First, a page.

UNITED NATIONS — A non-profit organization that monitors the United Nations published a report Tuesday criticizing the U.N.’s growing use of private military and security companies.
The Global Policy Forum said the U.N.’s increasing use of these companies is “dangerous,” may increase rather than reduce threats and attacks on U.N. buildings and personnel, and suggests a system that is “unaccountable and out of control.”
According to the report, incomplete U.N. data shows a steady rise in the number of security contracts from 2006-2007, with the value increasing from $44 million in 2009 to $76 million in 2010, the latest data available.
The majority of contracts in 2010 — $30 million worth — were for activities by the U.N. Development Program followed by $18.5 million for U.N. peacekeeping operations and $12.2 million for U.N. refugee activities, it said.
Please see the original and read more here
AFP May 2, 2012
KABUL: The Taliban militia announced they would launch their annual “spring offensive” across Afghanistan on Thursday, threatening to target US-led NATO troops and their allies with renewed vigour.
Code-named Al-Farouq, the primary targets of the offensive would be “foreign invaders, their advisors, their contractors, all those who help them militarily and in intelligence,” the militants said on their website.
“Al-Farouq spring offensive will be launched on May 3 all over Afghanistan,” the militant group said.
The militia said the code name came from Islam’s second caliph, Omar Al-Farouq known for his military advances in Asia and the Arab world during the 7th century.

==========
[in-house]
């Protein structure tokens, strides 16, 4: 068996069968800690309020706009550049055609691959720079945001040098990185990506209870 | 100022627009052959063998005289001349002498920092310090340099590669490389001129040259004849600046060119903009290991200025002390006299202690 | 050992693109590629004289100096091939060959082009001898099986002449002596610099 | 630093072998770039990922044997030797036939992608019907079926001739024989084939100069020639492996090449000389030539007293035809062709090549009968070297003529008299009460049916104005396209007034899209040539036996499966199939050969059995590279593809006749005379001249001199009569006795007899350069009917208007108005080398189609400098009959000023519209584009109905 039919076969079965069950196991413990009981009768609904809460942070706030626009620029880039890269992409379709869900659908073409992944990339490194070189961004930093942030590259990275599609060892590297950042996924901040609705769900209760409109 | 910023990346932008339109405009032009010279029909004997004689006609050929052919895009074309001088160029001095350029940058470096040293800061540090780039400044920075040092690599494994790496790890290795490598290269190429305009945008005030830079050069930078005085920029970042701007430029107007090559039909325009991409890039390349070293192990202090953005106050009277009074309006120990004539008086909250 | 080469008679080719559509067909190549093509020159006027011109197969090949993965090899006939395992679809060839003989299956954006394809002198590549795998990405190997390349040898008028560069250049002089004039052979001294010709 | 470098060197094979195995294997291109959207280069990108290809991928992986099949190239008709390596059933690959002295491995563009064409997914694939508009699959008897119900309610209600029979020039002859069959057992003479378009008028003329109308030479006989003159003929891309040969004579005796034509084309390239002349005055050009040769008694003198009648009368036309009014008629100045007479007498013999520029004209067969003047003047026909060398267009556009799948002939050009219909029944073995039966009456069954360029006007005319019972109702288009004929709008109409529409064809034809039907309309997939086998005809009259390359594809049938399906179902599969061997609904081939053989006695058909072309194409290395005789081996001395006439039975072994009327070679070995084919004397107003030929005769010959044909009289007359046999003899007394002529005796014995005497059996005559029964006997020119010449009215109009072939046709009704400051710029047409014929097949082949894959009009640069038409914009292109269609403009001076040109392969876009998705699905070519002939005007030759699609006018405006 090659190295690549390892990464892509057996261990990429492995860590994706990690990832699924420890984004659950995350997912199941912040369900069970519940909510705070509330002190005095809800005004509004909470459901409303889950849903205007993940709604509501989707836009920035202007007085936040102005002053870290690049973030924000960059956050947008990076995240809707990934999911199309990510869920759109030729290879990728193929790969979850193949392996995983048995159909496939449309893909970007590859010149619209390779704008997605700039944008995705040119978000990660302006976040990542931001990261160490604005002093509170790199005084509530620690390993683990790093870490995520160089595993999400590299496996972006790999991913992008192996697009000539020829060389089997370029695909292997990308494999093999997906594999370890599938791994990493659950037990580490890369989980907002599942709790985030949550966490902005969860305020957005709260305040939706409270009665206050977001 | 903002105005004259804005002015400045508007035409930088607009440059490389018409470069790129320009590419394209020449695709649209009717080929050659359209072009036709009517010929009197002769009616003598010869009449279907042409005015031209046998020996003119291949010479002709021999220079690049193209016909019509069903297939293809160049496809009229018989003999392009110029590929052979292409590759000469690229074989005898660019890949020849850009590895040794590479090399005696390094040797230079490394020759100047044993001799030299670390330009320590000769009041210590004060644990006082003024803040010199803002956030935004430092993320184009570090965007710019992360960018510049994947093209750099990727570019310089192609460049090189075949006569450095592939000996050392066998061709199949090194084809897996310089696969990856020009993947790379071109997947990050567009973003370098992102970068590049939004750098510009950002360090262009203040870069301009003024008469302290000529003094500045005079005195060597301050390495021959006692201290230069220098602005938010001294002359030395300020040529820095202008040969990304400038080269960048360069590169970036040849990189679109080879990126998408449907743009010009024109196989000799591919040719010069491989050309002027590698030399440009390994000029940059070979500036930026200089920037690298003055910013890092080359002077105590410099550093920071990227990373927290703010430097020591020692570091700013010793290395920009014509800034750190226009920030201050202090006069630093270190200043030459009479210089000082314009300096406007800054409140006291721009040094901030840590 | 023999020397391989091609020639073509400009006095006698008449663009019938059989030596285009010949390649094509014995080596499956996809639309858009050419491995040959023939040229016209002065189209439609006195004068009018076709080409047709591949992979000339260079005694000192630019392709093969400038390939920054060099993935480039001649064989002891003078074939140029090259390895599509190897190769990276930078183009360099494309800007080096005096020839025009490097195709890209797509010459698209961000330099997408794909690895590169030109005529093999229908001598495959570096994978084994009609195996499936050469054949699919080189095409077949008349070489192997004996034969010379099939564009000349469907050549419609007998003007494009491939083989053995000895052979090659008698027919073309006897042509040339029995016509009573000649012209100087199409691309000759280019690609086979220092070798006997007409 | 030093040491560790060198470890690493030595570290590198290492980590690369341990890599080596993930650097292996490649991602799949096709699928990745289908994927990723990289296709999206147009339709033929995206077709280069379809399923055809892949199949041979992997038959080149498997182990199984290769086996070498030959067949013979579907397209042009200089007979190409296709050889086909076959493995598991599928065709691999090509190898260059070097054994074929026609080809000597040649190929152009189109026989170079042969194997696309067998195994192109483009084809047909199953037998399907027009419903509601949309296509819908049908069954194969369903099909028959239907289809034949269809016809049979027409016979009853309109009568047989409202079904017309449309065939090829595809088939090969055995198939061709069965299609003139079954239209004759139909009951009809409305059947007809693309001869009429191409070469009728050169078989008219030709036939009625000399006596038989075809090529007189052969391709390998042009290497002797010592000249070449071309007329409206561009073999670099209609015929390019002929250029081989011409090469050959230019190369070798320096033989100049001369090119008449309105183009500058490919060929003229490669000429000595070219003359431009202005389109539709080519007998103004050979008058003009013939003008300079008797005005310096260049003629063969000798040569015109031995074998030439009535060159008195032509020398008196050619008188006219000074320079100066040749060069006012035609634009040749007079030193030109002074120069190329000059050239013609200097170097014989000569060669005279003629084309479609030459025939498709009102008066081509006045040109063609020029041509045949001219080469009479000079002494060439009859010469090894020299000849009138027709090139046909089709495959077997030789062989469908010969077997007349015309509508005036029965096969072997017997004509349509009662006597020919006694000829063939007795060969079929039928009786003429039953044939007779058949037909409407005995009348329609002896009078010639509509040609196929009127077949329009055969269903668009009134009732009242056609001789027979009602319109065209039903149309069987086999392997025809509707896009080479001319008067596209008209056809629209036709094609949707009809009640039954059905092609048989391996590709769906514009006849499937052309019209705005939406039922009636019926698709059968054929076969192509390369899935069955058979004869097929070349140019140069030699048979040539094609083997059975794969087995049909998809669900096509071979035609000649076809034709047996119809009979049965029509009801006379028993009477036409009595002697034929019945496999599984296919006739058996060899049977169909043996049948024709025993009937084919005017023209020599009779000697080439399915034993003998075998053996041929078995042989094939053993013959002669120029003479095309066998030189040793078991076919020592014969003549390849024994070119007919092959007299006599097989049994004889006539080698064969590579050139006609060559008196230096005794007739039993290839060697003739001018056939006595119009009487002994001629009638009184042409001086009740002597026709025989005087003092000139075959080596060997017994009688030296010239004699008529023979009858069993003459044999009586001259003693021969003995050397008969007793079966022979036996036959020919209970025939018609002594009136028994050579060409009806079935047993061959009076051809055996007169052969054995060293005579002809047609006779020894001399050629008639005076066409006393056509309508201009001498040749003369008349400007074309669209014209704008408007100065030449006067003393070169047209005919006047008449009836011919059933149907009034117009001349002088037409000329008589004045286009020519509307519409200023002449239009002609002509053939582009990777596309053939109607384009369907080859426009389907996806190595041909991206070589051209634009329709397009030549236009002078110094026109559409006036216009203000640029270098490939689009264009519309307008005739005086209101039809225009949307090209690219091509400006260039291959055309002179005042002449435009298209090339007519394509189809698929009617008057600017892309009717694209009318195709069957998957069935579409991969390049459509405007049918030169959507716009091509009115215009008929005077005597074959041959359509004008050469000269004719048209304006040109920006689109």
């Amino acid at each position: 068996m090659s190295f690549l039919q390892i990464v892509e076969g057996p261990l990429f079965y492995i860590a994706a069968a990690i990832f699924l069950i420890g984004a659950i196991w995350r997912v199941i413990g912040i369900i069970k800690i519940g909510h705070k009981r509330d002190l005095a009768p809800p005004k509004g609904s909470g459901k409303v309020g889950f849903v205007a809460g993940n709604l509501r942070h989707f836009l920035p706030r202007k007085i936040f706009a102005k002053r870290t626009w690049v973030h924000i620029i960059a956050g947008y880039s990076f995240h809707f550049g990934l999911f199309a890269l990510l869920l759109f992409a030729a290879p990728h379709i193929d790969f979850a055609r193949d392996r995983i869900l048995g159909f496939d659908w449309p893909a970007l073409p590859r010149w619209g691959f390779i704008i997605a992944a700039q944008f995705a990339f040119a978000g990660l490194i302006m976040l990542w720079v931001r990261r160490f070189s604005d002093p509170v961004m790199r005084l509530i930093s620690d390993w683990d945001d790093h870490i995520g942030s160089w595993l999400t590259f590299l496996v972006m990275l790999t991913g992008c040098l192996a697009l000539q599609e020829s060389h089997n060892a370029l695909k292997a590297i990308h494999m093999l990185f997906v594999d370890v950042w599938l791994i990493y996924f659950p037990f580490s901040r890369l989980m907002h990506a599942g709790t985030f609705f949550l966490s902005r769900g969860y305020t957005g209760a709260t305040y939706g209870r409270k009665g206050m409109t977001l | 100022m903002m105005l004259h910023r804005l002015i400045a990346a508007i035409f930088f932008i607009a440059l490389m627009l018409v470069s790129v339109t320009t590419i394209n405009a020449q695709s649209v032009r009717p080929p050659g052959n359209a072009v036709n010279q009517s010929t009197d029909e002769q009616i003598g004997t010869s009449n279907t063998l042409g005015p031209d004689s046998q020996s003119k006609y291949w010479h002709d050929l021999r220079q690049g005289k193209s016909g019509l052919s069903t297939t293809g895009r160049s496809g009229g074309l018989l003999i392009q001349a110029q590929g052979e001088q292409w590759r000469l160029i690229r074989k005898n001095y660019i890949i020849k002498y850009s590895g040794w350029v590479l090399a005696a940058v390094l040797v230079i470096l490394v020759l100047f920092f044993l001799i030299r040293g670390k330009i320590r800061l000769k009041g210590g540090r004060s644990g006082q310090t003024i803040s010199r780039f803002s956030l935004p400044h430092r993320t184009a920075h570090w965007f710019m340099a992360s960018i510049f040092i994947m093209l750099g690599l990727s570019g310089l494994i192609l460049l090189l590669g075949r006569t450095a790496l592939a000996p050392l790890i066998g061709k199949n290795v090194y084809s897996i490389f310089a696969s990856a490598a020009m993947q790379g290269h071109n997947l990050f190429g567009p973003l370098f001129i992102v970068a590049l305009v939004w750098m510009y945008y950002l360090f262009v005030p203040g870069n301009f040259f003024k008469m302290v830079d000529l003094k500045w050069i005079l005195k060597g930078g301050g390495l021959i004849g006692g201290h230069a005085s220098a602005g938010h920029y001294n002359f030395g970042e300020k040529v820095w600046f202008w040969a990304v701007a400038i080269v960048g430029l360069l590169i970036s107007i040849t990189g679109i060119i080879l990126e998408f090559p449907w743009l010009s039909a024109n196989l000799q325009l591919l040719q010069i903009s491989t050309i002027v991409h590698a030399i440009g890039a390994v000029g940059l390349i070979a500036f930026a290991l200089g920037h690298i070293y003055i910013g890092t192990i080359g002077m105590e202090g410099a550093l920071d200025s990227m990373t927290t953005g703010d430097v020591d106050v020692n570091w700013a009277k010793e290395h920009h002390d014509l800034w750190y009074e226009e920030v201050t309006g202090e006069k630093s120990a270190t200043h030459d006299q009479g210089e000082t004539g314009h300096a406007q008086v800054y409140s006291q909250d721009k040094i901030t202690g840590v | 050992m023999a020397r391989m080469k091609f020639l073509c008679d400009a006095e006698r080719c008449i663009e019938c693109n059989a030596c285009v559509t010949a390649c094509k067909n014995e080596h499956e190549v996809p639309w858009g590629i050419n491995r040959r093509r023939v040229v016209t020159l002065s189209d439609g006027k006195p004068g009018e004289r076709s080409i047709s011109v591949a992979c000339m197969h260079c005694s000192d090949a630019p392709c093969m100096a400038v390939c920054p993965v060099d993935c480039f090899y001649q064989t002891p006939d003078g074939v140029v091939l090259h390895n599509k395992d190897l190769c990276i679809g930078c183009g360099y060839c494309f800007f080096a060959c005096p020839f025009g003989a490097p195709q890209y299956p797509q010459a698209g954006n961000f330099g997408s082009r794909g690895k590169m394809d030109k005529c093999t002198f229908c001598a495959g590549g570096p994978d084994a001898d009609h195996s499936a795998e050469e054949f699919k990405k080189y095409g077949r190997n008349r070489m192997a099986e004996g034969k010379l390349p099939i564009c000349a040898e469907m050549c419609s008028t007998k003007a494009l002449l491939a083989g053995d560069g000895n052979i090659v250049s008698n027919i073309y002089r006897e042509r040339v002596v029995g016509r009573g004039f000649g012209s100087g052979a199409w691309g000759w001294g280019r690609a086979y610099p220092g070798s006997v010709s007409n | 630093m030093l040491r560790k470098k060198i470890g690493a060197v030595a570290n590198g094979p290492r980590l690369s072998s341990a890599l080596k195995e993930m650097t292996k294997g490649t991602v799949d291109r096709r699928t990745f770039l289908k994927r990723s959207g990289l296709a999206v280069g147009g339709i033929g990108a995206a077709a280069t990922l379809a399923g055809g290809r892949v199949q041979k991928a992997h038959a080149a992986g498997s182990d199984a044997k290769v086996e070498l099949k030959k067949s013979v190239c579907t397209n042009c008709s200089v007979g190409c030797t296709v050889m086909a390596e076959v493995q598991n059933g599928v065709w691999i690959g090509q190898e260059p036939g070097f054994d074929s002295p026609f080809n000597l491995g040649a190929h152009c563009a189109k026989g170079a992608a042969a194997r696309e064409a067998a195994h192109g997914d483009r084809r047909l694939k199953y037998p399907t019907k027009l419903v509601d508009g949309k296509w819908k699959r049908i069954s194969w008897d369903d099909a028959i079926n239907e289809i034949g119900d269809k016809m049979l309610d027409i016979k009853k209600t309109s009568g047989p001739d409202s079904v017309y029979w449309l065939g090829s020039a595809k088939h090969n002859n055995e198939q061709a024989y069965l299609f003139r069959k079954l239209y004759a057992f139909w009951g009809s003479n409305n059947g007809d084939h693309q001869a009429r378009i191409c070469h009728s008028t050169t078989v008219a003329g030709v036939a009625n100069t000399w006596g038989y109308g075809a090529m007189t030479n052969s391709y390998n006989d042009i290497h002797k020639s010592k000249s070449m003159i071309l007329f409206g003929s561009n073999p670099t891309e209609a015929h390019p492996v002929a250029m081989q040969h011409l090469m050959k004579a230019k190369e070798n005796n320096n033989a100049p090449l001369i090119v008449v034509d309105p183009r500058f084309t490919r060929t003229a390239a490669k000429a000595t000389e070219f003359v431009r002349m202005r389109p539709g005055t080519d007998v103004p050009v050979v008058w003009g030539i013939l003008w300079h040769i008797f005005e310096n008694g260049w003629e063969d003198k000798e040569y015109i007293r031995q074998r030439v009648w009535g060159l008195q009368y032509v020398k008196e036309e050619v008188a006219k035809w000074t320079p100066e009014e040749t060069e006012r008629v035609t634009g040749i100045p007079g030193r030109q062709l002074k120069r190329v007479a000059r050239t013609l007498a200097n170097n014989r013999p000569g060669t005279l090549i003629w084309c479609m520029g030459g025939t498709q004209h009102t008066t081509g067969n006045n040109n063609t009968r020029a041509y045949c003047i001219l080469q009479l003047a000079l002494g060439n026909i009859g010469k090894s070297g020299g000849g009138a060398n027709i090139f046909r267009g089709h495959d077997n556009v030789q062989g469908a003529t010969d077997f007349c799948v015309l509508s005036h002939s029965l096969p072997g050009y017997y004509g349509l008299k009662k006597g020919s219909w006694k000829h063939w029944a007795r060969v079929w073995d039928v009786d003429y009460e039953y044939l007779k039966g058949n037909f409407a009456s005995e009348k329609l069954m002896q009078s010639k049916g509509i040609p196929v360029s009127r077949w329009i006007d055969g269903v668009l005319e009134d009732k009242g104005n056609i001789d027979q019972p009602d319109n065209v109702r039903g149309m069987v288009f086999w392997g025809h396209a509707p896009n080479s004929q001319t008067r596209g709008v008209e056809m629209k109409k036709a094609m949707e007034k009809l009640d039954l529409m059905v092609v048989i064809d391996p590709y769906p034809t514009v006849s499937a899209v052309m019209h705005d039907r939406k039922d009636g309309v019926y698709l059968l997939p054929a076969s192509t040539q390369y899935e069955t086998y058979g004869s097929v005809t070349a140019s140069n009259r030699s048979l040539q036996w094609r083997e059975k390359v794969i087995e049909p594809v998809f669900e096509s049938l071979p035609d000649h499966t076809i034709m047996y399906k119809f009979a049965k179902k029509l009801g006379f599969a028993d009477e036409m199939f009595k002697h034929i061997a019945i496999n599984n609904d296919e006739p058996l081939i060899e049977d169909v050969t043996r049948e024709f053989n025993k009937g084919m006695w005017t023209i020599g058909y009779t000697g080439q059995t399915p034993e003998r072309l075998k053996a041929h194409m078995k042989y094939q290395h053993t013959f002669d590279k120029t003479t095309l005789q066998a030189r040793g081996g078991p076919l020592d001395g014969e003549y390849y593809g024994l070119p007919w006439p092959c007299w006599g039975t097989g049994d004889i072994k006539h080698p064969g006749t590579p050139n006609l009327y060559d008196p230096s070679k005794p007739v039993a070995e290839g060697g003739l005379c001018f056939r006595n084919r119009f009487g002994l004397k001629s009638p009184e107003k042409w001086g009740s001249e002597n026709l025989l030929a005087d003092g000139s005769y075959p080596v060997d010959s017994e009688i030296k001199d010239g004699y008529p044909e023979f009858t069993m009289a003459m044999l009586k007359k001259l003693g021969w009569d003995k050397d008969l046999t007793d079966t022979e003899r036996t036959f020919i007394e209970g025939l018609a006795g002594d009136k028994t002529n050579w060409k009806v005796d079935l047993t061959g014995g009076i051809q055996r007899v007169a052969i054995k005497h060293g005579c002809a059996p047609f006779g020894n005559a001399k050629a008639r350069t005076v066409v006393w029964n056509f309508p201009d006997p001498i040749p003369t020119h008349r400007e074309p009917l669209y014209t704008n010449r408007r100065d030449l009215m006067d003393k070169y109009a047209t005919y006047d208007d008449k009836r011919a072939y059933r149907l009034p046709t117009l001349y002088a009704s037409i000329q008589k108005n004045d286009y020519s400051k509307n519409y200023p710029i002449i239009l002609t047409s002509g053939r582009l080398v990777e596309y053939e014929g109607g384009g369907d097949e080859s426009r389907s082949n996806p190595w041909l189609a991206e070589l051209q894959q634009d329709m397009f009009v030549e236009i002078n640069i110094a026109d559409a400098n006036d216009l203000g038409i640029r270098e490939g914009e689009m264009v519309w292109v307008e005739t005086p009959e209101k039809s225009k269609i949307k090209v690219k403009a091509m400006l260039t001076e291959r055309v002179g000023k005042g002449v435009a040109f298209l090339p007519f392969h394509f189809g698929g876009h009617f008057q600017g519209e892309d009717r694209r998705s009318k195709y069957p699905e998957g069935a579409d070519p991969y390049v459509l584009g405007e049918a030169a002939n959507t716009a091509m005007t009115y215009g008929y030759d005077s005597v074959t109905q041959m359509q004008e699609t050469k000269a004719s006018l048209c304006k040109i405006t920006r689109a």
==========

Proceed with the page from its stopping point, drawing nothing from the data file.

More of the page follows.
The announcement came hours after Taliban insurgents armed with guns, suicide vests and a bomb-laden car attacked a heavily fortified compound used by Westerners in Kabul, killing seven people and wounding more than a dozen others.
Please see the original and read the entire article here
by David S Cloud McClatchy Washington DC December 29, 2011
After a U.S. airstrike mistakenly killed at least 15 Afghans in 2010, the Army officer investigating the accident was surprised to discover that an American civilian had played a central role: analyzing video feeds from a Predator drone keeping watch from above.
The contractor had overseen other analysts at Air Force Special Operations Command at Hurlburt Field in Florida as the drone tracked suspected insurgents near a small unit of U.S. soldiers in rugged hills in central Afghanistan. Based partly on her analysis, an Army captain ordered an airstrike on a convoy that turned out to be carrying innocent men, women and children.
“What company do you work for?” Maj. Gen. Timothy McHale demanded of the contractor after he learned that she was not in the military, according to a transcript obtained under the Freedom of Information Act.
“SAIC,” she answered